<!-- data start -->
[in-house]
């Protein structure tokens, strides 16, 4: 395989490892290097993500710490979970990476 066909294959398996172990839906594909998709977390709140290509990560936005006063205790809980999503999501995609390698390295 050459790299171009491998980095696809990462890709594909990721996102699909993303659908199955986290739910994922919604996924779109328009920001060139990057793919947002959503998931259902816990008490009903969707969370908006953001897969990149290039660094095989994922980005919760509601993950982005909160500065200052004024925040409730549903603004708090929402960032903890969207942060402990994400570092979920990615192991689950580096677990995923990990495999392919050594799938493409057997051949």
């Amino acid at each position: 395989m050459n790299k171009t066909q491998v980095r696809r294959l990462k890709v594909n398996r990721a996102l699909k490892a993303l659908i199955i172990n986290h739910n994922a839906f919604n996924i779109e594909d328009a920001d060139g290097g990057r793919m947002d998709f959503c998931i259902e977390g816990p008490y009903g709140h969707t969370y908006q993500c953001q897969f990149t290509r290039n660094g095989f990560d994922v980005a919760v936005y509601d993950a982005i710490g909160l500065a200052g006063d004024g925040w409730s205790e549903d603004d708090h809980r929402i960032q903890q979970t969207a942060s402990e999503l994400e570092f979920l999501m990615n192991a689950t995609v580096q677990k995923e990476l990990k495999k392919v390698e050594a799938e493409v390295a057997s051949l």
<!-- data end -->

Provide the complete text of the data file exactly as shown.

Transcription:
[in-house]
């Protein structure tokens, strides 16, 4: 395989490892290097993500710490979970990476 066909294959398996172990839906594909998709977390709140290509990560936005006063205790809980999503999501995609390698390295 050459790299171009491998980095696809990462890709594909990721996102699909993303659908199955986290739910994922919604996924779109328009920001060139990057793919947002959503998931259902816990008490009903969707969370908006953001897969990149290039660094095989994922980005919760509601993950982005909160500065200052004024925040409730549903603004708090929402960032903890969207942060402990994400570092979920990615192991689950580096677990995923990990495999392919050594799938493409057997051949």
């Amino acid at each position: 395989m050459n790299k171009t066909q491998v980095r696809r294959l990462k890709v594909n398996r990721a996102l699909k490892a993303l659908i199955i172990n986290h739910n994922a839906f919604n996924i779109e594909d328009a920001d060139g290097g990057r793919m947002d998709f959503c998931i259902e977390g816990p008490y009903g709140h969707t969370y908006q993500c953001q897969f990149t290509r290039n660094g095989f990560d994922v980005a919760v936005y509601d993950a982005i710490g909160l500065a200052g006063d004024g925040w409730s205790e549903d603004d708090h809980r929402i960032q903890q979970t969207a942060s402990e999503l994400e570092f979920l999501m990615n192991a689950t995609v580096q677990k995923e990476l990990k495999k392919v390698e050594a799938e493409v390295a057997s051949l």